PITTSBURGH (KDKA) -- Like something out of a horror movie, West Virginia University researchers say a fungus is infecting cicadas that causes them to lose their minds.
WVU researchers say the fungus is called Massopora and contains chemicals similar to those found in hallucinogenic mushrooms.
The fungus causes cicadas to lose their abdomens and resort to eccentric behavior.
"Males try to mate with everything they encounter, although the fungus has consumed their genitals and rear ends," researchers told WVU Today.
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Researchers say that even though the cicadas lose body parts, they continue to roam around as if nothing is wrong, spreading the disease to other cicadas until they die shortly after.
"They are only zombies in the sense that the fungus is in control of their bodies," said Matt Kasson, an assistant professor of forest pathology, one of the study's researchers.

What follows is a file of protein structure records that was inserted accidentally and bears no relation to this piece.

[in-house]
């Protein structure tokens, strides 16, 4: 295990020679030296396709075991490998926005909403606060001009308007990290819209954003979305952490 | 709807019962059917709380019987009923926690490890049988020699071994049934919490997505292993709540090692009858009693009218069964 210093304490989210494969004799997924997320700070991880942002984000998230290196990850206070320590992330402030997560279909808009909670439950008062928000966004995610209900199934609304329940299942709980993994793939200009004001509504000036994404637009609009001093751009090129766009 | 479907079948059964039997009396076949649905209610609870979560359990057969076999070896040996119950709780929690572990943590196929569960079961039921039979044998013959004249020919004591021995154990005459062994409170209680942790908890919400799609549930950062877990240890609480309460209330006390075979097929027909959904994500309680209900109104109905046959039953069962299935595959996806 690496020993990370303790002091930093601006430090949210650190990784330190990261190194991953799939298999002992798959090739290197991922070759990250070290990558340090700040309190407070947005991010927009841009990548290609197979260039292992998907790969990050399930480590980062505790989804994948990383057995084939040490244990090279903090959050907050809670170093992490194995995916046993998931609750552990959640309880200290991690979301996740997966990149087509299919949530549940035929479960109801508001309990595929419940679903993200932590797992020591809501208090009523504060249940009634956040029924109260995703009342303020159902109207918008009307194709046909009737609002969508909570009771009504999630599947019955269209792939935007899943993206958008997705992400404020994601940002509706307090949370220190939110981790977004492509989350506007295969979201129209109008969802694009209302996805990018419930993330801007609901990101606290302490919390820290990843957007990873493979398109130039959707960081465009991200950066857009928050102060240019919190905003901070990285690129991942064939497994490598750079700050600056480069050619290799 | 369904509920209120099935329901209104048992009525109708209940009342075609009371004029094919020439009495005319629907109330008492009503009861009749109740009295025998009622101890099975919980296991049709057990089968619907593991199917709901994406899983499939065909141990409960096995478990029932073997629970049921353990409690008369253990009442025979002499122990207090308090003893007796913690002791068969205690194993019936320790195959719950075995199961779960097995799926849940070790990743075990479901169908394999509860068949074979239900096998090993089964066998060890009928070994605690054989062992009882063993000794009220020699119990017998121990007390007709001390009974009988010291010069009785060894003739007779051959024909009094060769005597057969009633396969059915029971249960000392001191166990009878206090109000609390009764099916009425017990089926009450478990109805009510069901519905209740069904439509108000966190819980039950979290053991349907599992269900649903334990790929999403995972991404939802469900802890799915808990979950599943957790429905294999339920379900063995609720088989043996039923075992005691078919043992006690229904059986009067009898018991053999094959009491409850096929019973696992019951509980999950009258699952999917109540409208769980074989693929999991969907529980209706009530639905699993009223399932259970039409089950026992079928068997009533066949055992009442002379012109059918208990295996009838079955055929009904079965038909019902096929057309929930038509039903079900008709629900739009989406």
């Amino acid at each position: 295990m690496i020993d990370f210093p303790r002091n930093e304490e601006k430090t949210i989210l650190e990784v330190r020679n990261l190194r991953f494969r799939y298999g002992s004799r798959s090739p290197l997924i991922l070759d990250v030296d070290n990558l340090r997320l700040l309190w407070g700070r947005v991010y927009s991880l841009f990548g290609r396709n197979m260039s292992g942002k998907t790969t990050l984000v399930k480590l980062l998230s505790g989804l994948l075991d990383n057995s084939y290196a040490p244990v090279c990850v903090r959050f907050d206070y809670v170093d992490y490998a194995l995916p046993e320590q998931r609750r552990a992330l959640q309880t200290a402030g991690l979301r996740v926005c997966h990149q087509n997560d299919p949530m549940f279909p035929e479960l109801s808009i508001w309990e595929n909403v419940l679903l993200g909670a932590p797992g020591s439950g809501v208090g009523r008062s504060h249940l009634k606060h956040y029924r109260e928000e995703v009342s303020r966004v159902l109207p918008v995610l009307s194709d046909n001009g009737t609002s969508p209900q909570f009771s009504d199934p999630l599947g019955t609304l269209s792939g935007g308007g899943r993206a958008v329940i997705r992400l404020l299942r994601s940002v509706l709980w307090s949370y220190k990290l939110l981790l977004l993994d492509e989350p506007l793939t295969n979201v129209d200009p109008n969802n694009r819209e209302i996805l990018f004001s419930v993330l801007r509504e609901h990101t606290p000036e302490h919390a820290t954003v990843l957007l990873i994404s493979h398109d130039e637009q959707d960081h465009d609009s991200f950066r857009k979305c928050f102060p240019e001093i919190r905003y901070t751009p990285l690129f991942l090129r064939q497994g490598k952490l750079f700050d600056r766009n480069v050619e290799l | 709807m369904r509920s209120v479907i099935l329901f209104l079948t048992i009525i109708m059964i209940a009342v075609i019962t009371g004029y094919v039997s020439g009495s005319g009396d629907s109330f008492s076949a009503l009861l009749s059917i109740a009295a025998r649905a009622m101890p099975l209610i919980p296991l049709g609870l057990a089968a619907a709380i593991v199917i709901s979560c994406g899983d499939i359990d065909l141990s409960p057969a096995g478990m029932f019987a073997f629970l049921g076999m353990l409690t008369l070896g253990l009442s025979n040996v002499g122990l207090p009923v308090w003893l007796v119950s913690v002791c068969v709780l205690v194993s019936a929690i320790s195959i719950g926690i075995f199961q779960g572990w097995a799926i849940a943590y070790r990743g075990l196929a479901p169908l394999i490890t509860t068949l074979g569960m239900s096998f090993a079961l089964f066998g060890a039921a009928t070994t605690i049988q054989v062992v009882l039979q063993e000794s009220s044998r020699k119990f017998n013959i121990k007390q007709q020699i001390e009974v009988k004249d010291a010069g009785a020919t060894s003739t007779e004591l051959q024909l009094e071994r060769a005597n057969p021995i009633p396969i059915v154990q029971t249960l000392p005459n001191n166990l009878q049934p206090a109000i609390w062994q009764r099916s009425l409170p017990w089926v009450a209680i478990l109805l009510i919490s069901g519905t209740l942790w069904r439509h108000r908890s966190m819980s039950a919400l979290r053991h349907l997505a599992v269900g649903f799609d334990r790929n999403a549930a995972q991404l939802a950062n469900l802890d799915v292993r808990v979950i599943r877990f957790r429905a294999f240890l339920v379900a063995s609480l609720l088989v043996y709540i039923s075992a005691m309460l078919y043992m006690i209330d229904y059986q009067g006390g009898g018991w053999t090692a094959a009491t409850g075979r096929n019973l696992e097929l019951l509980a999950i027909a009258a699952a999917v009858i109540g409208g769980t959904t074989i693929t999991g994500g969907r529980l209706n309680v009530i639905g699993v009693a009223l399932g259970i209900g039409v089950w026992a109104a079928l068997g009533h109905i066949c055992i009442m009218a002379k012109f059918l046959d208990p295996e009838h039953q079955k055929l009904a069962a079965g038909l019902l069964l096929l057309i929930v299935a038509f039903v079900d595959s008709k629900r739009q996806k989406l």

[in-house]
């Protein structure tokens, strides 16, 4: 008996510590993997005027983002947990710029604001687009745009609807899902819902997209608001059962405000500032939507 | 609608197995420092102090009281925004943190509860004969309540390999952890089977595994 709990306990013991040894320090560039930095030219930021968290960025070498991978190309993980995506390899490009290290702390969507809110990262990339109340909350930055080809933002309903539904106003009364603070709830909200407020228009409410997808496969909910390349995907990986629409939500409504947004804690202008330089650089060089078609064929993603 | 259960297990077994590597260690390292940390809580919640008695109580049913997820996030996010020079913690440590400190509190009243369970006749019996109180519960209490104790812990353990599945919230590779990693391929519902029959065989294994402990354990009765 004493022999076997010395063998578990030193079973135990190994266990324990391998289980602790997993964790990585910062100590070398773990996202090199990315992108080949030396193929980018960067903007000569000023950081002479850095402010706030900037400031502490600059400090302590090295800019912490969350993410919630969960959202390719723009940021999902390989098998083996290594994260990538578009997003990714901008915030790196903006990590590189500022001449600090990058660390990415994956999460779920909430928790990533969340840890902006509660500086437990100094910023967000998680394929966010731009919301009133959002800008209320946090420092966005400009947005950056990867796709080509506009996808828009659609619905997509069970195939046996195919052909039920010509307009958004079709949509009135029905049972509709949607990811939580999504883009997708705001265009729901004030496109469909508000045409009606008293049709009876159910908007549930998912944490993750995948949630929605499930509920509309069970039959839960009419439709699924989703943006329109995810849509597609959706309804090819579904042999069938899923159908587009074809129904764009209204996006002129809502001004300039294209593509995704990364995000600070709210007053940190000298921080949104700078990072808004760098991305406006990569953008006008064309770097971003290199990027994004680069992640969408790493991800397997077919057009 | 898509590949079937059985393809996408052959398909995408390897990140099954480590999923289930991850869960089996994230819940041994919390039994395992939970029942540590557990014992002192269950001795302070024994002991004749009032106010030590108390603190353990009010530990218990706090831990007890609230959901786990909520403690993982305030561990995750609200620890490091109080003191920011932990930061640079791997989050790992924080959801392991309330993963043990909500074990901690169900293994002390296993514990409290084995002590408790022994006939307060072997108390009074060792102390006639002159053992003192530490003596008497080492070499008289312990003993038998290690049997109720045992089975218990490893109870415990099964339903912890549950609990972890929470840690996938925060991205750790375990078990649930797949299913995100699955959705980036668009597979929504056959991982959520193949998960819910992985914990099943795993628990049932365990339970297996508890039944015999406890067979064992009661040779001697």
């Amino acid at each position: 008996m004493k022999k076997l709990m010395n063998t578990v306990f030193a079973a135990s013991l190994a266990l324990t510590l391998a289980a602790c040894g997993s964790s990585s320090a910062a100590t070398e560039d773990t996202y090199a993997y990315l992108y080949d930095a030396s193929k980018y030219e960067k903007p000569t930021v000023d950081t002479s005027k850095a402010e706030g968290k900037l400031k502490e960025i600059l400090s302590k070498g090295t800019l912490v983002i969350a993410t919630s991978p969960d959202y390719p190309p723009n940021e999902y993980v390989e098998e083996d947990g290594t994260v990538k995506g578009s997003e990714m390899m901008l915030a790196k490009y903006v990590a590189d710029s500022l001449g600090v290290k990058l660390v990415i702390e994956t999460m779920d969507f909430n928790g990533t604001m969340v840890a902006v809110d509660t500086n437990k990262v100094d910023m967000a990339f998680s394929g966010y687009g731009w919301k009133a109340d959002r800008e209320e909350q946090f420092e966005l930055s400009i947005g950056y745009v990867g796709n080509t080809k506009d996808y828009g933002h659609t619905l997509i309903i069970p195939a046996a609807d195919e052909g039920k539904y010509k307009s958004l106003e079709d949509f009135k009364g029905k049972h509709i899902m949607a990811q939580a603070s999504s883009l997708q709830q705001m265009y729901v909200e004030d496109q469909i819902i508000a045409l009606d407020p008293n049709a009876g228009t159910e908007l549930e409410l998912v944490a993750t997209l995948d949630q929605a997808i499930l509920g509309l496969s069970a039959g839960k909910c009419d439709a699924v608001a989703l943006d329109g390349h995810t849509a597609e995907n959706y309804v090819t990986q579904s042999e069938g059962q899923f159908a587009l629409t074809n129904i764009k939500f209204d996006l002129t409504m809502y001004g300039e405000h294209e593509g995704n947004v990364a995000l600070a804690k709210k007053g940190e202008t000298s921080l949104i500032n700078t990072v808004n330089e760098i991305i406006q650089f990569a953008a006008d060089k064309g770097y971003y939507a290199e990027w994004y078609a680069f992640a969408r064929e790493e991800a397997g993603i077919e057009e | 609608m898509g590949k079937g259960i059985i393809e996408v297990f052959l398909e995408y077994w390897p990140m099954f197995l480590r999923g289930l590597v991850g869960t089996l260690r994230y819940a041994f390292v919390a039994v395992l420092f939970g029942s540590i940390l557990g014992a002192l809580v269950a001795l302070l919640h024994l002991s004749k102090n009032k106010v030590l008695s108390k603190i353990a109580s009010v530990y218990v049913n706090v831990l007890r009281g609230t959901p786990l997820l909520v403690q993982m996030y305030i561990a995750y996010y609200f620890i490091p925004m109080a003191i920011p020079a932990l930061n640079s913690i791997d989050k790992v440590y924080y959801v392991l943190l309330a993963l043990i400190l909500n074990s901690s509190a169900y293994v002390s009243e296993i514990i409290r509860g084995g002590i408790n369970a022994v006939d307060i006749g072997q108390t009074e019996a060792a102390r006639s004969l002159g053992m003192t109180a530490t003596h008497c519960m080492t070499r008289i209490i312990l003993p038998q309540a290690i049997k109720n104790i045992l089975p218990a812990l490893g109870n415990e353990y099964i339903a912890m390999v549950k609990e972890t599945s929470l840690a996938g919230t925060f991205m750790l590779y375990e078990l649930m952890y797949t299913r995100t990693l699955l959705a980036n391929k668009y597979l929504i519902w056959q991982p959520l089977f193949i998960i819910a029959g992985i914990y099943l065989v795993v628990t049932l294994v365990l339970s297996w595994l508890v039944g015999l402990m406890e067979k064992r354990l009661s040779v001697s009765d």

Kasson says the cicadas first encounter the fungus underground before emerging to the surface as adults.
It's within seven to 10 days above ground that the cicada's abdomen begins falling off, revealing the fungal infection.
Researchers started studying the fungus in 2016 when billions of cicadas emerged from the ground across the northeast United States.
It's reported that it was during that study that Angie Macias, one of the researchers coined the phrase "flying salt shakers of death" about the infected cicadas.
WVU says Kasson and his team of researchers are now collecting cicadas from this year's emergence across Western Pennsylvania and West Virginia.
The research team has tried infecting the cicadas in a lab setting, but that method has proven unsuccessful so far.
Click here to read more about the shocking study.
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